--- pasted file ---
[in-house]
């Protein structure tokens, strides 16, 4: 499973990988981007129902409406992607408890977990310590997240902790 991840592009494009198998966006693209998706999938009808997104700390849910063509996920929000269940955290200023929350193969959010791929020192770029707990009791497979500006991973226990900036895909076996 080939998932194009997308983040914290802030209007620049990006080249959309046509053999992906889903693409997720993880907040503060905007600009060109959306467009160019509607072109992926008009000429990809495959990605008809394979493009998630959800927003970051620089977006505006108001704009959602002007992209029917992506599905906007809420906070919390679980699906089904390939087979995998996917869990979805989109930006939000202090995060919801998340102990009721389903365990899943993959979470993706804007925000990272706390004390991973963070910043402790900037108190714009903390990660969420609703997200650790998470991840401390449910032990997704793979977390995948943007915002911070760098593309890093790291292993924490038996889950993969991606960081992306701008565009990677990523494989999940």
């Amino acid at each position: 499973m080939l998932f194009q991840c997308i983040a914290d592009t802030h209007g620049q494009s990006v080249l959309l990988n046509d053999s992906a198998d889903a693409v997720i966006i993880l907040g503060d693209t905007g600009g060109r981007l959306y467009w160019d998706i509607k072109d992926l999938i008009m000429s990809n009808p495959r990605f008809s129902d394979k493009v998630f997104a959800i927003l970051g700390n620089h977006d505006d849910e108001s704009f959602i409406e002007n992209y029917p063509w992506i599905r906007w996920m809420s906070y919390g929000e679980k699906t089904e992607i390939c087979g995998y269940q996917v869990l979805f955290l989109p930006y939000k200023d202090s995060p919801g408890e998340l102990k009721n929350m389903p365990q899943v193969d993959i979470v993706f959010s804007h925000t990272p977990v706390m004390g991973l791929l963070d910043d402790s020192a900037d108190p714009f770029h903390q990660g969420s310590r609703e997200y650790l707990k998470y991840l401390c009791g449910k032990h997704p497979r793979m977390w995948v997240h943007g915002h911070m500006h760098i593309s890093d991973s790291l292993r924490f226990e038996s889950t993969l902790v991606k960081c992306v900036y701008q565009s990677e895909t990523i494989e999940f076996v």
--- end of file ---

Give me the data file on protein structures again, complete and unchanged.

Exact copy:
[in-house]
């Protein structure tokens, strides 16, 4: 499973990988981007129902409406992607408890977990310590997240902790 991840592009494009198998966006693209998706999938009808997104700390849910063509996920929000269940955290200023929350193969959010791929020192770029707990009791497979500006991973226990900036895909076996 080939998932194009997308983040914290802030209007620049990006080249959309046509053999992906889903693409997720993880907040503060905007600009060109959306467009160019509607072109992926008009000429990809495959990605008809394979493009998630959800927003970051620089977006505006108001704009959602002007992209029917992506599905906007809420906070919390679980699906089904390939087979995998996917869990979805989109930006939000202090995060919801998340102990009721389903365990899943993959979470993706804007925000990272706390004390991973963070910043402790900037108190714009903390990660969420609703997200650790998470991840401390449910032990997704793979977390995948943007915002911070760098593309890093790291292993924490038996889950993969991606960081992306701008565009990677990523494989999940």
């Amino acid at each position: 499973m080939l998932f194009q991840c997308i983040a914290d592009t802030h209007g620049q494009s990006v080249l959309l990988n046509d053999s992906a198998d889903a693409v997720i966006i993880l907040g503060d693209t905007g600009g060109r981007l959306y467009w160019d998706i509607k072109d992926l999938i008009m000429s990809n009808p495959r990605f008809s129902d394979k493009v998630f997104a959800i927003l970051g700390n620089h977006d505006d849910e108001s704009f959602i409406e002007n992209y029917p063509w992506i599905r906007w996920m809420s906070y919390g929000e679980k699906t089904e992607i390939c087979g995998y269940q996917v869990l979805f955290l989109p930006y939000k200023d202090s995060p919801g408890e998340l102990k009721n929350m389903p365990q899943v193969d993959i979470v993706f959010s804007h925000t990272p977990v706390m004390g991973l791929l963070d910043d402790s020192a900037d108190p714009f770029h903390q990660g969420s310590r609703e997200y650790l707990k998470y991840l401390c009791g449910k032990h997704p497979r793979m977390w995948v997240h943007g915002h911070m500006h760098i593309s890093d991973s790291l292993r924490f226990e038996s889950t993969l902790v991606k960081c992306v900036y701008q565009s990677e895909t990523i494989e999940f076996v």